2016 2016: Sea ice: a key regional feature of the Arctic Ocean and a sign of global climate change

2016 2016: Sea ice: a key regional feature of the Arctic Ocean and a sign of global climate change
Sea ice: a key regional feature of the Arctic Ocean and a sign of global climate change

UMass Dartmouth School of Marine Science and Technology (SMAST) researchers examine significant impact of climate change on sea ice variation

Yu Zhang with model
PhD candidate Yu Zhang introduces the model of FVCOM during a recent presentation.

The Arctic Ocean plays a significant role in the global ocean circulation and water exchange as a connection between the Pacific Ocean and the Atlantic Ocean. The Arctic outflow drifts out of the Arctic Ocean and into the North Atlantic Ocean through two main pathways: the Fram Strait and the Canadian Arctic Archipelago (CAA), which encompasses copious islands, straits, and narrow and shallow channels.

Ice formation and melting is one of the major sources controlling the variability of freshwater content in the Arctic, which directly contributes to the freshwater torrents into the North Atlantic Ocean. Therefore, sea ice is a key regional feature of the Arctic Ocean and a sign of global climate change.

SMAST PhD candidate Yu Zhang, along with his faculty advisor and Principal Investigator on the project Dr. Changsheng Chen (Professor at UMass Dartmouth) and collaborating scientists at Woods Hole Oceanographic Institution and Shanghai Ocean University, are currently studying the seasonal and interannual variability of sea ice characteristics. Key factors include sea ice extent, concentration, drift velocity, and thickness.

The team is also examining the significant impact of climate change on the sea ice variation and researching the relation of sea ice to atmospheric forcings. To accomplish their goal, Zhang and team have developed a high-resolution, unstructured-grid, fully ice-sea coupled Arctic Ocean Finite-Volume Community Ocean Model (AO-FVCOM) to simulate the seasonal and year-to-year variability of sea ice and current circulation in the Arctic Ocean.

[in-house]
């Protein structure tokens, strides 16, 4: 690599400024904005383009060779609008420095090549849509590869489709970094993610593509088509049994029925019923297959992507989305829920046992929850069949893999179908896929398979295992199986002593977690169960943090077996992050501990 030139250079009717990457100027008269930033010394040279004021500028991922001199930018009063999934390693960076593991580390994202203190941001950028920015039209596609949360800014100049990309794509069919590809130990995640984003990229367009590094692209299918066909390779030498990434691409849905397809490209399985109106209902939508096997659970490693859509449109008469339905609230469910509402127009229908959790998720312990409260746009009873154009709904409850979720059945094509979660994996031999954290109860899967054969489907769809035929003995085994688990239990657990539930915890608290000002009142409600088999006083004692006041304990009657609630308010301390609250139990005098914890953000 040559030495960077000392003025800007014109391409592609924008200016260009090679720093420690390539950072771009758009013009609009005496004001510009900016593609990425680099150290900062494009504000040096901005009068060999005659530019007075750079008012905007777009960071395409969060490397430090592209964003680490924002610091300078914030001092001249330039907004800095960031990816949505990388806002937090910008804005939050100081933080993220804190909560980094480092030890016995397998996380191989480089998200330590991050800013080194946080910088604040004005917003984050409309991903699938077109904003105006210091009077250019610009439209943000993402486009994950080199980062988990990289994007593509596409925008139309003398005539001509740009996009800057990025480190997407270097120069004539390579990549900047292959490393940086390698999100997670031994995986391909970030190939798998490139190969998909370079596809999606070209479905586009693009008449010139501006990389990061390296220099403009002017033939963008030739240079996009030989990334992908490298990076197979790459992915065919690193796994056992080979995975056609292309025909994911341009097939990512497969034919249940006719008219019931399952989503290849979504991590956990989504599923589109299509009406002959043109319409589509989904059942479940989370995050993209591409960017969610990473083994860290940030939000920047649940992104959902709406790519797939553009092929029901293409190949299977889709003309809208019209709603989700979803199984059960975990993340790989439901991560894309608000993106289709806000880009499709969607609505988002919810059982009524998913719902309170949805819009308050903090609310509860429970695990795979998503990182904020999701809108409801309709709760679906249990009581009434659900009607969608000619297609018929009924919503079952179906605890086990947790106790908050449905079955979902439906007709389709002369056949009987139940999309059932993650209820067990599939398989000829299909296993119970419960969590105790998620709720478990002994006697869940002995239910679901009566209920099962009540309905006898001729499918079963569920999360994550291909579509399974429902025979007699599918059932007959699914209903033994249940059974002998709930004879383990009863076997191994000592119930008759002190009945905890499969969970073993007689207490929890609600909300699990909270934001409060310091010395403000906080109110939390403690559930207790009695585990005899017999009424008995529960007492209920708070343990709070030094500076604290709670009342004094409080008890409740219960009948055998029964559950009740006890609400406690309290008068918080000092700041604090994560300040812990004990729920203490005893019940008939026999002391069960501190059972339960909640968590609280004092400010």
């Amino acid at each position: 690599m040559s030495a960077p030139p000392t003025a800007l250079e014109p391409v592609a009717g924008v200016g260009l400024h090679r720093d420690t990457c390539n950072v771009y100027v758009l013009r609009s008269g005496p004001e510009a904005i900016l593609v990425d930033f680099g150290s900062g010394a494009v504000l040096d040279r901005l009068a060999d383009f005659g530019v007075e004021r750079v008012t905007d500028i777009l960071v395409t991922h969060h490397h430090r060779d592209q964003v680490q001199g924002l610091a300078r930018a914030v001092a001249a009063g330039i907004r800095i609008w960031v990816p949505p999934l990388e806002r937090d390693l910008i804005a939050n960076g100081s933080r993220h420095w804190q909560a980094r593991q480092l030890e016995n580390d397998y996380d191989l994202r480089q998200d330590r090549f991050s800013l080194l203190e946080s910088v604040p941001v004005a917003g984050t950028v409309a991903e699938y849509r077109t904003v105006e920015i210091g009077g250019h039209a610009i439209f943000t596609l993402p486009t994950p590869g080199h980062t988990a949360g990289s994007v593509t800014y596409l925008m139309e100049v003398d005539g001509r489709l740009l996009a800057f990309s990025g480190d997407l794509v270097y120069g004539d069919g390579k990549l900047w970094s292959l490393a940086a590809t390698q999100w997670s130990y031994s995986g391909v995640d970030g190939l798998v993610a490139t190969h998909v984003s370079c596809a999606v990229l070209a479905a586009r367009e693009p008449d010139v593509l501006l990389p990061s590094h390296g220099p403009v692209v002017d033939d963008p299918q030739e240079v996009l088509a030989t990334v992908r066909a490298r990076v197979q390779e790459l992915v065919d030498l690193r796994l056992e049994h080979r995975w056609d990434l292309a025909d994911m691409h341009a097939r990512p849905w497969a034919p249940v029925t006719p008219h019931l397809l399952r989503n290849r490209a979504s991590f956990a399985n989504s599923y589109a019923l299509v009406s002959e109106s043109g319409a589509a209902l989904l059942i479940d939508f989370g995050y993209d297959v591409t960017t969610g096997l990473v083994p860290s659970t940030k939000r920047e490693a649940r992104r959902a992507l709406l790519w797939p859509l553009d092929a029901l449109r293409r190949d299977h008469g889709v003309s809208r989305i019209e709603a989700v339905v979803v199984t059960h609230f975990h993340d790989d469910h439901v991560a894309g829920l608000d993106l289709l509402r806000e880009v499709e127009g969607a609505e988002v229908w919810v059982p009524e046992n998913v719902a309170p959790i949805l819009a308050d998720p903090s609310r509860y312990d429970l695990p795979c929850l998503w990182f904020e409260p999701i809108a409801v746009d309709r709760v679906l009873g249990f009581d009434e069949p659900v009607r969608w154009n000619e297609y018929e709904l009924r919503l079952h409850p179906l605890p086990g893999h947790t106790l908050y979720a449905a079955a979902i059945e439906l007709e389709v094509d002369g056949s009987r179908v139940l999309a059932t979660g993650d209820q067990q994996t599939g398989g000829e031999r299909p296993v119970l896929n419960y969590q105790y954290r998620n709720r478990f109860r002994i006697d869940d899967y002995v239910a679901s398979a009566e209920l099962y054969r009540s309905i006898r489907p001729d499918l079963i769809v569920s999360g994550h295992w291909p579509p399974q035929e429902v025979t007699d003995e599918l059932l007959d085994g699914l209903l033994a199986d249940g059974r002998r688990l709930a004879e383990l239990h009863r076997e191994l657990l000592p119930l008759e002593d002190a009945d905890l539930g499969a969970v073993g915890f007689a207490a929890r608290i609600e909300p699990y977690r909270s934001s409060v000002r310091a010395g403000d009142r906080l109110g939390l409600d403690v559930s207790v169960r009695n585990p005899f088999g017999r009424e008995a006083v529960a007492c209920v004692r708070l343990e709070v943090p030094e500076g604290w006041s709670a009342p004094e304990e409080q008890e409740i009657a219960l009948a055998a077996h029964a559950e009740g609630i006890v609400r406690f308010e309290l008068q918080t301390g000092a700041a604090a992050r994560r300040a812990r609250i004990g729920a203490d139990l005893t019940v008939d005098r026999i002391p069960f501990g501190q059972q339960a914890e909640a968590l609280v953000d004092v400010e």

“Our goal is to explore the long-term variability of the CAA outflow and its impacts on the Arctic basin-scale circulation and its relationship to basin-local forcings with the main purposes of evaluating the performance of the AO-FVCOM in capturing the seasonal and interannual variability of the CAA outflow," said Zhang. "We are qualifying the key physical driving mechanism to control this variability, and examining the linkage of the CAA outflow with the basin-scale circulation and outflow through Fram Strait.”

The research and findings are pivotal given that over the last four decades, the sea ice cover area in the Arctic has dramatically changed. From the period of 1978-2014, the thinning of the sea ice thickness co-occurred with the declining of the sea ice area. The melting sea ice will force the global sea level rise. “Under this situation, if we can use a state-of-art numerical model to forecast the variation of sea ice, we will estimate the sea level rise in advance according to the amount of sea ice melting and take actions to protect these regions in time,” said Zhang.

Zhang and his collaborators conclude that this acceleration of sea level rise can considerably influence human populations in coastal and island regions. The Arctic Ocean circulation also affects the natural environments like marine ecosystems in Gulf of Maine.

In the Arctic Ocean, there is a strong along-slope current which is called the Labrador Current from the Greenland coast. "This current carries relative cold and fresh water from the Arctic Ocean and flows southward into the Gulf of Maine along the continental slope,” said Zhang. “The changes of temperature and salinity in the Gulf of Maine caused by this current can influence the distribution of marine animals and the fisheries resources.”

Funding & Collaborations

This research project is supported by two National Science Foundation (NSF) grants. Robert C. Beardsley, Scientist Emeritus, Woods Hole Oceanographic Institution; Andrey Proshutinsky, Senior Scientist, Woods Hole Oceanographic Institution; and Guoping Gao, Professor, Shanghai Ocean University are co-collaborators on the project. Collaborating organizations and agencies include Shanghai Ocean University, Sun Yat-Sen University, University of Washington, and the Woods Hole Oceanographic Institution.

About Yu Zhang

‌Yu Zhang is currently a PhD candidate at UMass Dartmouth’s School for Marine Science & Technology (SMAST). He previously attended East China Normal University (ECNU) where he earned a BS in Physics in 2009. In addition to co-authoring various published papers, Zhang is the 2016 inaugural recipient of the American college award titled "Student Excellence Award" established by UMass Dartmouth.